Tuesday, February 22, 2011

Where's the Revolution? Who are the Class Warriors?

Reading the news it's uncanny to see how the winds of change wash back up on these shores. We create a social network, and despots fall. Future historians will have a job trying to untangle the weave of influence that is washing across the Middle East. But let's say for argument's sake that the rise of Facebook, coinciding with the Obama presidency, has given a de facto impetus to democratic impulses across the globe in acknowledgement of the continuing power and sway of the American Revolution. It is ironic and somehow fitting that at the same time things are heating up back home, but in reverse, as lawmakers in Wisconsin of the capital D persuasion seek to forestall a democratically elected legislature from implementing reactionary policies that would curtail basic freedoms, some of the bulwarks of American democracy. I'm talking about the hard won rights to collective bargaining that took working men and women many years of struggle to gain, sometimes in the face of oppressive power that would make Gaddafi grimace in recognition. That's where we are in today's America, looking through a glass darkly as state legislatures try to dig out from the wreckage created by a financial corporate elite, nay oligarchy, by reneging on promises to humble teachers and public sector workers, and attempting to gut the remaining power of organized labor. As a public school teacher, I can tell you that the protection of a union, in ensuring all kinds of workplace equity, not just fair wages, is an essential if not the most crucial factor making this a tenable career.  Anybody who would believe that the people who negotiate with teacher's unions have a vested interest in caving in to union demands because they are elected officials, as David Brooks states in his most recent NY Times opinion piece, is not living in my world. On the contrary, teachers make handy scapegoats for all sorts of ills, and are left holding the bag because the rest of the working class has already been gutted.
Republicans like to point to the work of community organizers and union organizers and wave their finger and accuse them of inciting hatred and class warfare as if there were no such thing as class and therefore no reason for organizing beyond the evil attempts at world domination of Marx and Lenin. But with Scott Walker of Wisconsin, it couldn't be clearer that the power grab has already happened and we're just now waking up.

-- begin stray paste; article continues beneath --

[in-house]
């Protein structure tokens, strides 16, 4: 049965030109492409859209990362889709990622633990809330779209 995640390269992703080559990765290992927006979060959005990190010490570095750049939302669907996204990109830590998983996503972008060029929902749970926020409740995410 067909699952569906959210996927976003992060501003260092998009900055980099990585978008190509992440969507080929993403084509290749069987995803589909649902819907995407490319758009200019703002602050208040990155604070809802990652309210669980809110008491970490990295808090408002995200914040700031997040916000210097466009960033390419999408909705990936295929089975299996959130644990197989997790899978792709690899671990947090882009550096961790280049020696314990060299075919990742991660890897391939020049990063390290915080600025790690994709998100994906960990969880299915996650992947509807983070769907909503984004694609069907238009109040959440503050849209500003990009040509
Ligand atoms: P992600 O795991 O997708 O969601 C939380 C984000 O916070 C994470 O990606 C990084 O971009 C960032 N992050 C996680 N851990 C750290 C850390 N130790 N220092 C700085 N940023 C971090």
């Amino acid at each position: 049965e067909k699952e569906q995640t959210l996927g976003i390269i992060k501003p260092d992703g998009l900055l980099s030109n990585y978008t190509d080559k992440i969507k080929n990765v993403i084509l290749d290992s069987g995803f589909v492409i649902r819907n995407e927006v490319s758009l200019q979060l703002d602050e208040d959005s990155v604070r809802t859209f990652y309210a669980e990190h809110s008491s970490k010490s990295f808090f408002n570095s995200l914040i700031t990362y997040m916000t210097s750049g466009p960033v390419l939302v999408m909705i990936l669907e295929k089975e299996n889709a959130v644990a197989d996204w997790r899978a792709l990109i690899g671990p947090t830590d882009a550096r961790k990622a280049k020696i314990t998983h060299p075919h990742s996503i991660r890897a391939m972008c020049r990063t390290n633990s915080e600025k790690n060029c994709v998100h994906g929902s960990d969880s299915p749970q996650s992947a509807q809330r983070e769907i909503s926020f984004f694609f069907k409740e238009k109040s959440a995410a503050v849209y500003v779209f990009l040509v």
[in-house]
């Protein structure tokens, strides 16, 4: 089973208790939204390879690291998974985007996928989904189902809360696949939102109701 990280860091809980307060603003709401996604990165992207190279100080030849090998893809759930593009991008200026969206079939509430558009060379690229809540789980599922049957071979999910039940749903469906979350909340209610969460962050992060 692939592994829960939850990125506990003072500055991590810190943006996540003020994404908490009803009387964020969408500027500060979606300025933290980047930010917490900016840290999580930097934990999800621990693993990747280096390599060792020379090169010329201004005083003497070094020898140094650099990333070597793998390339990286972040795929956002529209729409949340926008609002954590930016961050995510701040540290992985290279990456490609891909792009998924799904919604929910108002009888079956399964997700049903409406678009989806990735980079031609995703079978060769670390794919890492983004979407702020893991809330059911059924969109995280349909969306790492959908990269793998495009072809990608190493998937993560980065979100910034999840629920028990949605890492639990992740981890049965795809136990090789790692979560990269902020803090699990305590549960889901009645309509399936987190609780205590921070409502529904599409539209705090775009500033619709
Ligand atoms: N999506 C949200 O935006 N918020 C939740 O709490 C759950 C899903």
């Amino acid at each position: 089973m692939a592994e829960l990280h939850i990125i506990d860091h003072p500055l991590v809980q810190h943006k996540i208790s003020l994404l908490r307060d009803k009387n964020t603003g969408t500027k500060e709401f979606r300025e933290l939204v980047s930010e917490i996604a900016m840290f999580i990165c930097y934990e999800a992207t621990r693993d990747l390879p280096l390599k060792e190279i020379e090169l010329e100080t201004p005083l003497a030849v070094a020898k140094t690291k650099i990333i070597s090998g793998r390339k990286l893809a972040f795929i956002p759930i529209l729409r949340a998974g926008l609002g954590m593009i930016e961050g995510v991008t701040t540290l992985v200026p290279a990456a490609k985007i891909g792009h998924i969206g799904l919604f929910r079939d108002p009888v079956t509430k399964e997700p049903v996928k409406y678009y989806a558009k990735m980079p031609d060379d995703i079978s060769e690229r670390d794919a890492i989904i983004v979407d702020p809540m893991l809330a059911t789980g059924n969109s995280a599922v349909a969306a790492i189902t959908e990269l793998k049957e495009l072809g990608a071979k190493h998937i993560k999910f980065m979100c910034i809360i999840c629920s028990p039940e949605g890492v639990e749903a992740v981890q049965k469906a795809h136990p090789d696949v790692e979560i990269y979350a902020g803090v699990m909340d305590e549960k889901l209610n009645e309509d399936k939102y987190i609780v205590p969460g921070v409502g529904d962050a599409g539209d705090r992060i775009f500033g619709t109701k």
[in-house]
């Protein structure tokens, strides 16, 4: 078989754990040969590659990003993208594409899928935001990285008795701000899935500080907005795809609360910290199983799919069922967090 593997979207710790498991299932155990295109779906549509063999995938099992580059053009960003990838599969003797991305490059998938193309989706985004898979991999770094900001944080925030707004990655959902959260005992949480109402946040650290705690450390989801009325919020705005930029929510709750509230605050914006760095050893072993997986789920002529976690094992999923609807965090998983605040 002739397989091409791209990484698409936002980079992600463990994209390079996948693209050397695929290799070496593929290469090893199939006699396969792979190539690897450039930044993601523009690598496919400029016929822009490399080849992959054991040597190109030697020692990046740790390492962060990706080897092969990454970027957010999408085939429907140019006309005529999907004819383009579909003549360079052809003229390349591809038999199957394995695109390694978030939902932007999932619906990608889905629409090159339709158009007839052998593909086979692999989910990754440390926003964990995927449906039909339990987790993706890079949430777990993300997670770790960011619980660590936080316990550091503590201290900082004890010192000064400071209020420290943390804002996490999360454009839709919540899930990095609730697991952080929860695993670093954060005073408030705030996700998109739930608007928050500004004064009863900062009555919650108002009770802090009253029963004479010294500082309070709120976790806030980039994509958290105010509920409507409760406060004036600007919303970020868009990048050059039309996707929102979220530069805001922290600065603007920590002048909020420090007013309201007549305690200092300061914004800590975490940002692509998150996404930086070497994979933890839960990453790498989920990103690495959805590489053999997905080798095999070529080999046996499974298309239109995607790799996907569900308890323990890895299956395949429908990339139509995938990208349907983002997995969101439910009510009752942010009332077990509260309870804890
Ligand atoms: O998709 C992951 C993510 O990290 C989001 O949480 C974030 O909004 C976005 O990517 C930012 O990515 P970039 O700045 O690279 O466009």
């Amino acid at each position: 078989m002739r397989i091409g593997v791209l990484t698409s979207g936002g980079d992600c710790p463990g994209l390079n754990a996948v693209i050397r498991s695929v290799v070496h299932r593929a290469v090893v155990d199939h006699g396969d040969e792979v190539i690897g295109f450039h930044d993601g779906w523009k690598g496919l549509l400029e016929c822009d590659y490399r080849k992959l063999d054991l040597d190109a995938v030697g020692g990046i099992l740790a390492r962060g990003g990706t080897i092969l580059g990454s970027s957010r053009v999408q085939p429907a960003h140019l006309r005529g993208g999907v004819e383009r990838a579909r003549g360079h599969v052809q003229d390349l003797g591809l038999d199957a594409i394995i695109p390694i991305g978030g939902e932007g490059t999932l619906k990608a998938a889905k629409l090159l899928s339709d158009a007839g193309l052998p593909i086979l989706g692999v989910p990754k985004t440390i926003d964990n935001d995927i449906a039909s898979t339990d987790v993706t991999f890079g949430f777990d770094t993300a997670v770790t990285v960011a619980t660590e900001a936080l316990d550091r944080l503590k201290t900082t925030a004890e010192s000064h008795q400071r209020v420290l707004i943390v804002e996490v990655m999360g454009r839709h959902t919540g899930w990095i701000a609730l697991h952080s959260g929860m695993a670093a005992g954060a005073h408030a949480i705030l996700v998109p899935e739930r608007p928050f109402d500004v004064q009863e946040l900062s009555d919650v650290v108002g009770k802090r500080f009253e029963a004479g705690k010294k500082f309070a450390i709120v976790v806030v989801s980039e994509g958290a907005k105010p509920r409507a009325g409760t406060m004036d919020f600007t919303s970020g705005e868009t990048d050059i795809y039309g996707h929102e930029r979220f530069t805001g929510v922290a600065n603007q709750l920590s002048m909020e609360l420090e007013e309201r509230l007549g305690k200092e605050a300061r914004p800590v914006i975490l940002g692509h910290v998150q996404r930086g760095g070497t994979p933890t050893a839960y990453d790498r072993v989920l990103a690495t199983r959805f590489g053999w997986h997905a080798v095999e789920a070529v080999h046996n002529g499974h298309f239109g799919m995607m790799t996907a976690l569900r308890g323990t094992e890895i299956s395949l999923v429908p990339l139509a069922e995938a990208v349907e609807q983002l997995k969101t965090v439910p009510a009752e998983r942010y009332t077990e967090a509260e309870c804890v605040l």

Sunday, February 13, 2011

Shout Out For A Little Sunshine

I saw a movie last night which inspired me to write something after a brief hiatus. There was a lot going on in the world, with seismic shifts in the Middle East and super storms and digging out from some of the karmic wreckage which occasionally accumulates in any life, I suppose. But Little Miss Sunshine, a 2006 gem which won an Oscar for best original screenplay that year, lifted me out of the funk I was in. It's about a family, the Hoovers,  on a road trip to California to enter their daughter in a beauty pageant. The family is a take on average dysfunctional America, with a father who has sunk the family's savings into a self-improvement scam he has authored and fervently believes in, a teenage son alienated from humanity, a gay uncle who has just failed at suicide, and a crude, politically incorrect grandfather who snorts heroin. It's a satire on a hyper-competitive society which warps children, adults and families, and it made me laugh in self-recognition. That's the beauty of comedy when it's serious and well-intentioned in that it can treat of close-to-home truths that can be really so painful. It can also strike hammer blows for transcendent truths and this movie does, coming down emphatically on the side of genuine being, as opposed to the artifice of achievement that characterizes our neurotic culture.

A bit of honest disclosure would reveal that just hours before watching the movie, Susan and I had had a long conversation about the appropriate role of youth sports in our family life, with me taking the position that sports teach truths about winning and losing and learning to take a little of both, and Susan coming down on the side of "there's too much competition and not enough time for genuine personal growth in kid's lives." And even though she is undoubtedly right, we are way too competitive and it's way too much about achievements at earlier and earlier ages, I really do believe that in moderation, athletic competition can be a great educational benefit. I guess the key is the word moderation, which when lacking can give horrible results. And in general, moderation is passe. Little Miss Sunshine is about growing and living and coping as a moderate being in an immoderate world. If that describes you and your life, I recommend this movie. Also worth it are great performances by Steve Carrell of The Office as the gay uncle, and Alan Arkin as the crackpot grandfather.